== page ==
meat gravy **

Last Sunday I was making my very first post on this blog, “Little Nonni’s Baked Spaghetti” for a family dinner celebrating my daughter’s birthday.    I then realized that my recipe for traditional meat sauce (or “gravy or “ragu” as we Italians call it) is hidden within this recipe, way back in the archives of this blog.  It is very difficult to find.  My family recipe for meatballs is also hidden there.    I decided that I needed to make these recipes much more accessible to all of you.  I apologize for keeping these two very important Italian dishes so obscurely placed.  Now they will be at your fingertips, and I hope you enjoy them over and over.  While you are at it, why not give “Little Nonni’s Baked Spaghetti” a try.  It is the very first post under the “Pasta” category.  You won’t regret it!!   I also would love for to try making braciole to add to your sauce.  I spent years watching my grandfather roll and tie these with tender loving care.  They are delicious, and add to the sauce, but not absolutely necessary, so don’t worry if you don’t feel like giving them a try.  I don’t always add them either.

Calling this Tradtional  meat sauce, is really quite brazen of me.  I should say that this is my family’s traditional meat sauce.  All Italians have their own family version of this wonderfully meaty sauce that would grace our tables on Sundays.  Who doesn’t remember the aromas swirling around the kitchen on Sunday mornings? Who among us hasn’t stolen a hot meatball, freshly draining from the fry pan?  It wouldn’t be Sunday, if you didn’t sneak a piece of fresh, crusty Italian bread and dip it in the gravy,  The memories go on and on.  What I love the most about making this sauce on Sundays is that my family is still stealing meatball; still dunking the bread in gravy; and still filled with happiness to smell this pot of meat and tomatoes cooking on the stove.   Traditions are a wonderful thing.   I believe them to be one of the best gifts you can give to your family.

Nonni’s Ragu

4 cans of Italian plum tomatoes, 28 ounce cans…..make sure the can says “Product of Italy”.

1 6ounce can of tomato paste

1 onion, chopped

1 to 2 pounds of pork spare ribs

1 to 2 pounds of beef ribs or any beef on the bone

1 pound of Italian pork sausage

1/2 cup good olive oil or lard…of course, Nonni used lard and I will sometimes use this or one part olive oil / one part lard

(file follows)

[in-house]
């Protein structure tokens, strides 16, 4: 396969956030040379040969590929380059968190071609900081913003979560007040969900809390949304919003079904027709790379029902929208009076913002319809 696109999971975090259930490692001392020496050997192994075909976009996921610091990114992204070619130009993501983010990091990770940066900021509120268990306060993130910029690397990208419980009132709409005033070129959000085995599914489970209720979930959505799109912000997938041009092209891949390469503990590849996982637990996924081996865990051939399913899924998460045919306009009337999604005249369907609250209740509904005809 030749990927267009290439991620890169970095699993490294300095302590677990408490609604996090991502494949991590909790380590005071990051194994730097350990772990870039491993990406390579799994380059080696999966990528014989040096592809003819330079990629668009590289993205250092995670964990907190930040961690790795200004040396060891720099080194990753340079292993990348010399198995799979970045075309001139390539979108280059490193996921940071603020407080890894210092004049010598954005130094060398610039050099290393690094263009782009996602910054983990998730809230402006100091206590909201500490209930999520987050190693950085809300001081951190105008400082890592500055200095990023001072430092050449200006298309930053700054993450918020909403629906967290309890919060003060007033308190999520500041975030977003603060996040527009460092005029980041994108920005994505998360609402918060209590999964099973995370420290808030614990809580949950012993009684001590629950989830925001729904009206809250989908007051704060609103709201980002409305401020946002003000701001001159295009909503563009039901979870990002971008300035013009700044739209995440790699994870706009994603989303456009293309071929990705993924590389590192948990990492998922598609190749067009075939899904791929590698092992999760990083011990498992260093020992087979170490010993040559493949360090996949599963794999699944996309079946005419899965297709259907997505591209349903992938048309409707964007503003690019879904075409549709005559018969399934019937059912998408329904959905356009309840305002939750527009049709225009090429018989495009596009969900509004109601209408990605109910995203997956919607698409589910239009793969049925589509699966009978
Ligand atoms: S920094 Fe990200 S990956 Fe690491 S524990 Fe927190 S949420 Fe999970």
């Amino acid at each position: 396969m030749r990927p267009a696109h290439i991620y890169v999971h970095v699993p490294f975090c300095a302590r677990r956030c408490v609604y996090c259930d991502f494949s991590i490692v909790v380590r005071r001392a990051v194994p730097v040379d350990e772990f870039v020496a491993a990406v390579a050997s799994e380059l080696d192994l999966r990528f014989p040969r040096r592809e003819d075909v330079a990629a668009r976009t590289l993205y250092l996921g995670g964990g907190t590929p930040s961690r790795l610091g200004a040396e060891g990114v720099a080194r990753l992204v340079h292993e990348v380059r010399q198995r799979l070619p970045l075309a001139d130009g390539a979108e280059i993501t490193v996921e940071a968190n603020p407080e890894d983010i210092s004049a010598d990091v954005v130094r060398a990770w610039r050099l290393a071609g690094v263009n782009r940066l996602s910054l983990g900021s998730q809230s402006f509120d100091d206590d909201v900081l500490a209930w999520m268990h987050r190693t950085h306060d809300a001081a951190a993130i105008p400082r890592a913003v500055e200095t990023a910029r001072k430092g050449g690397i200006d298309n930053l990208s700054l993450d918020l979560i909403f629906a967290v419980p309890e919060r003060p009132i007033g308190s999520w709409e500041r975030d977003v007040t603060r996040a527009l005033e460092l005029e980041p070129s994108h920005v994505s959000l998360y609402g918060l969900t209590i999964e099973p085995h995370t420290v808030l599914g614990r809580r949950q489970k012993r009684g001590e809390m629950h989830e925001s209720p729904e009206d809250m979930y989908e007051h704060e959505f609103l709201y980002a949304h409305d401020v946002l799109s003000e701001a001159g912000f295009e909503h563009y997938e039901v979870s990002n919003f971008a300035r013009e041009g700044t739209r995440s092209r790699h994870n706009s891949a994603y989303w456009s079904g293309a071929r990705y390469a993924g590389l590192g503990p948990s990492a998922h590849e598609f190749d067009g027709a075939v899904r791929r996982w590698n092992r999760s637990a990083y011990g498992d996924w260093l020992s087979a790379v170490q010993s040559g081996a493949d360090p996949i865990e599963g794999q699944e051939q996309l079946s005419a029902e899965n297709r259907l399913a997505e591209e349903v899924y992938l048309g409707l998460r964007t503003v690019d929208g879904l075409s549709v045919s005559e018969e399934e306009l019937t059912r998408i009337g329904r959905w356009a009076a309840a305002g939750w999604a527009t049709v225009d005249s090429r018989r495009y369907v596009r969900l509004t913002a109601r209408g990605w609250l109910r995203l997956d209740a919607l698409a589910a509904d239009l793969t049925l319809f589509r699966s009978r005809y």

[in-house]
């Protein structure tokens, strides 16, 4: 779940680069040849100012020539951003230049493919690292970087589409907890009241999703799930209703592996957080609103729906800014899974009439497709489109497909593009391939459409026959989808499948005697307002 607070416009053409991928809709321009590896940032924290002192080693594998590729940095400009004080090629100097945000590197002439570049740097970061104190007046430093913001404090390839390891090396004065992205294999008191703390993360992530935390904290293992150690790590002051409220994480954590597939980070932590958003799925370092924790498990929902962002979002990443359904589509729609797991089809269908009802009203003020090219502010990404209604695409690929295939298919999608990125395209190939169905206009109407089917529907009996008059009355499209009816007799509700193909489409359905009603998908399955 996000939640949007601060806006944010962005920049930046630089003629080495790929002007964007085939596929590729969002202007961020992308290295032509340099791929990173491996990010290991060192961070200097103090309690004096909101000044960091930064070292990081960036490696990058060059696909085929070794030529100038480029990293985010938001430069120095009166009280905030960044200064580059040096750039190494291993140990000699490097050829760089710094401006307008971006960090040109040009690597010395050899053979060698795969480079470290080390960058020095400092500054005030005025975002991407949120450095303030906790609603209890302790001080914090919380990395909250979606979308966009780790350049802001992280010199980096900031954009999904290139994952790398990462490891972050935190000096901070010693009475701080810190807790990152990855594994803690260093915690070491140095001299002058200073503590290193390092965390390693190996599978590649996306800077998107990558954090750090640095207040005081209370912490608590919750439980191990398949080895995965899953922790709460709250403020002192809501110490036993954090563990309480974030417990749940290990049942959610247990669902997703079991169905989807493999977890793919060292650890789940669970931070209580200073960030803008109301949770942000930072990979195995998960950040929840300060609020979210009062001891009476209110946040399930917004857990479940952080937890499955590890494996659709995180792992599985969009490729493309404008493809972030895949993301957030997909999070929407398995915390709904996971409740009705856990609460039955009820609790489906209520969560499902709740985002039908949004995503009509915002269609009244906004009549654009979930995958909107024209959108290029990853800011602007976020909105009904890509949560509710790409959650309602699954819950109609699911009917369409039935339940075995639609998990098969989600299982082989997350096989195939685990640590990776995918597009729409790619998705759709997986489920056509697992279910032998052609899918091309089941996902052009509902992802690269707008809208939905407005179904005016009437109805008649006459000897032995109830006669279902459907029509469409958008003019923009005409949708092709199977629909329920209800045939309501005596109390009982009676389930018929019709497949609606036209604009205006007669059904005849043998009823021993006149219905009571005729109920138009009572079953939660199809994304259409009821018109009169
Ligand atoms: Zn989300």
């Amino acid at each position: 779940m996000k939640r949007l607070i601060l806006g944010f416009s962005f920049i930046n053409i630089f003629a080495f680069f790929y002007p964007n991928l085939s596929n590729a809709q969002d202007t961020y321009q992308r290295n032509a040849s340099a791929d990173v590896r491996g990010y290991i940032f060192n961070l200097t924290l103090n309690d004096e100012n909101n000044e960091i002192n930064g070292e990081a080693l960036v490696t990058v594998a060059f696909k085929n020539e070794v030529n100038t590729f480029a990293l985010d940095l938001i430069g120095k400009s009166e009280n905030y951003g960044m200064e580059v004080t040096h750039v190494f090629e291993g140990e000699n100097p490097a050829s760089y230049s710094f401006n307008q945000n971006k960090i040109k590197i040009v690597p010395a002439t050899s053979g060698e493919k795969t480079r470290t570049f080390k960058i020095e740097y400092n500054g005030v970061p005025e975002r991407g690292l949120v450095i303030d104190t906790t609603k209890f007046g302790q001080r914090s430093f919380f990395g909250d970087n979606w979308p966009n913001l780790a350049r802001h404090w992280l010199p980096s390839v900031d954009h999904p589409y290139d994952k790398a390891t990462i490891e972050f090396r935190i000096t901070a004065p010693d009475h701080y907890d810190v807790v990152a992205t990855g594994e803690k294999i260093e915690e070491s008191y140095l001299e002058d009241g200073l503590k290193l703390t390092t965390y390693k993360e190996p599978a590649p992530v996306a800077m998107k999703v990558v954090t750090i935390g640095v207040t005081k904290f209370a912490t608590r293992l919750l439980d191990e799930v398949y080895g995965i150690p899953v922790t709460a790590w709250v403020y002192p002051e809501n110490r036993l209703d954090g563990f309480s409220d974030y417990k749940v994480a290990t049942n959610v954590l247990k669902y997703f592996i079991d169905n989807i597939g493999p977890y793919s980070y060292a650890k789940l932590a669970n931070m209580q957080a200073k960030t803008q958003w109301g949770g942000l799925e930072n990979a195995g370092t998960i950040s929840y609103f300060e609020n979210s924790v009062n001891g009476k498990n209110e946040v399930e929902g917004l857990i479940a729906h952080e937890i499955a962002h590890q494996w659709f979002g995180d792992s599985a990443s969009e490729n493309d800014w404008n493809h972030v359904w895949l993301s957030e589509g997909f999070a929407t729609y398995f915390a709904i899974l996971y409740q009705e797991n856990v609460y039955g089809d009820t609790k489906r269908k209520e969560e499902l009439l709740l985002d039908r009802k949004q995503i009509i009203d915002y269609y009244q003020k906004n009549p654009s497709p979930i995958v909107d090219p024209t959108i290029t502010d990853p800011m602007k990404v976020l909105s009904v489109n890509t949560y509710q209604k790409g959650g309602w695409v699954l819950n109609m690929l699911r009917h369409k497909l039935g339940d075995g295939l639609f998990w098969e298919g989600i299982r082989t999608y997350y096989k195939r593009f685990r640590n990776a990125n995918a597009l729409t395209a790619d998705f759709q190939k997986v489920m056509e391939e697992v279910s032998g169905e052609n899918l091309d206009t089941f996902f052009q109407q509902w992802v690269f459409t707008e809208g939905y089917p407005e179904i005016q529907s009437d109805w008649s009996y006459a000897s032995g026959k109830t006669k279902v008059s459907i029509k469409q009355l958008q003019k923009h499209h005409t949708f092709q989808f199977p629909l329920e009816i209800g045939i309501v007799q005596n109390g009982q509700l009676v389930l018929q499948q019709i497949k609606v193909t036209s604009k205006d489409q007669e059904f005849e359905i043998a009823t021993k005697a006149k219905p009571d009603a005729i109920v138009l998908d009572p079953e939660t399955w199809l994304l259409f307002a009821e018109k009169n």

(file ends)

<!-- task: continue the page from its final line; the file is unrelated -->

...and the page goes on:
1 1/2 cups of red wine

salt and pepper to taste

In a large, heavy pot heat the oil and /or lard over medium heat.  When oil is warm, add the various meats in batches and brown, turning occasionally until brown on all sides.  Remove meat as it browns and continue adding until all the meat is browned well and out of the pot.  Now add the chopped onions and sauté for 5 minutes or so.  Add the wine and then stir and turn off the heat.  Now add the tomatoes, which have be “squished” in your hands until basically you have pureed tomatoes.  If you prefer, you can pulse them once or twice in a blender instead, but little Nonni would never have done that!  Turn the heat back up to medium and cook for thirty minutes.  Then add the tomato paste. Clean out the can of paste by swishing a little water around in the can and add it into the pot, stirring to mix the paste in well.  Add salt and pepper to taste. Cook on low for one hour, stirring occasionally.  Then put the meat back in the pot and cook for another hour, at least.  the longer the better.  Make sure you stir occasionally so that nothing sticks to the bottom.

Nonni’s Meatballs  

1/2 pound each of ground beef, veal and pork

1/2 cups of Italian style breadcrumbs

3 eggs, beaten

3/4 cup grated Pecorino Romano cheese

3 garlic cloves, finely minced

1/2 cup fresh, Italian flat parsley, minced

salt and pepper

1/4 cup olive oil for frying meatballs in a skillet

Combine all ingredients, except the olive oil, in a large mixing bowl.  Using your hands, mix thoroughly. Really get in there.   If consistency is too wet, just add more breadcrumbs.

Once they are the right consistency, wash your hands, but leave them slightly wet for rolling the balls.  I place them on a cookie sheet as I go along and then fry all at one time.  She always used a cast iron heavy skillet to fry the meatballs and so do I.  But any skillet will do just fine.  Heat the oil.  Add several meatballs at a time, but keep an eye not to burn.  Keep turning until they are nicely browned.  I line another cookie sheet with paper towels and this is where I put the meatballs to drain as they come out of the pot.  This will get rid of the excess oil.


1 pound beef bottom round, cut into ½ inch think slices (this should give you around 6 slices)

2 garlic cloves, finely chopped

1/3 cup  chopped parsley

1/4 cup grated Parmigiano-Reggiano cheese

salt and pepper to taste

olive oil for frying

cooking twine for tying, or toothpicks can be used

1. Pound the meat to tenderize.

2. Lightly sprinkle with salt and pepper

3 Spread the garlic, parsley and grated cheese on each slice.

4. Roll the meat the short way and tie with string or use a toothpick to  secure.

5. Brown the meat  on all side in the hot olive oil.

6. Place in the sauce and cook for at least 30 minutes, but the longer the better.

meat gravy browning 1

meat gravy browning 2

meat gravy brownedmeat gravy onionsmeat gravy cookedmeat gravy meatballs 1meat gravy meatballs 2 meat gravy braciole

meat gravy braciole fryingmeat gravy recipe

Can I tempt to to try Little Nonni’s Baked Spaghetti???

meat gravy pie


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